Mourning the Public Body in Sophocles’ Antigone

2017-05-21T04:40:41Z (GMT) by Jennifer R. Ballengee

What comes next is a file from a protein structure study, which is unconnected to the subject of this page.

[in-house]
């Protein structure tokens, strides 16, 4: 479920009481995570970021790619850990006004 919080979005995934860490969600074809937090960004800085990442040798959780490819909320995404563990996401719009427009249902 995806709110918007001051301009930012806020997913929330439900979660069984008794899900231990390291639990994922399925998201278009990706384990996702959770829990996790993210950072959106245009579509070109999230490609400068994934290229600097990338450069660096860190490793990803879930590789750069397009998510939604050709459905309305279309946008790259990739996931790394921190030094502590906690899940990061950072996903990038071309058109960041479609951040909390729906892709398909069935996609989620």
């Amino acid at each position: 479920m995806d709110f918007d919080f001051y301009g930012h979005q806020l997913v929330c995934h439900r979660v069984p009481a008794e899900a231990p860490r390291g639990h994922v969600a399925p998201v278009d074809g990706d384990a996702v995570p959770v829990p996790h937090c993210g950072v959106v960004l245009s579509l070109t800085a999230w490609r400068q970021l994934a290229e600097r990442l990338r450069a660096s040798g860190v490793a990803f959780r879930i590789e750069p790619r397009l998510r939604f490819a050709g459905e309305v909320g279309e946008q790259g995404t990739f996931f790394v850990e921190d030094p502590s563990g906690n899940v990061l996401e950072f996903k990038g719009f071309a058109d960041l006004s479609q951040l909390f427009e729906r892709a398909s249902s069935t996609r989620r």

At the close of <i>Oedipus at Colonus</i> (c. 401 BC), the last extant play of Sophocles and his final treatment of the myth of Oedipus’ accursed family, a strange dramatic event occurs. As the thunder of Zeus peals overhead, Oedipus’ body, located somewhere offstage, disappears forever, simultaneously bestowing a remarkable power upon the site where he departs from earthly life. Perhaps stranger still, for the form of the drama, are the responses that Theseus and Antigone have to the catastrophe. According to the messenger who reports the details of Oedipus’ death to the chorus (and the watching audience), the epic hero who alone among humans has permission to witness Oedipus’ passing actually fails to see the singular event.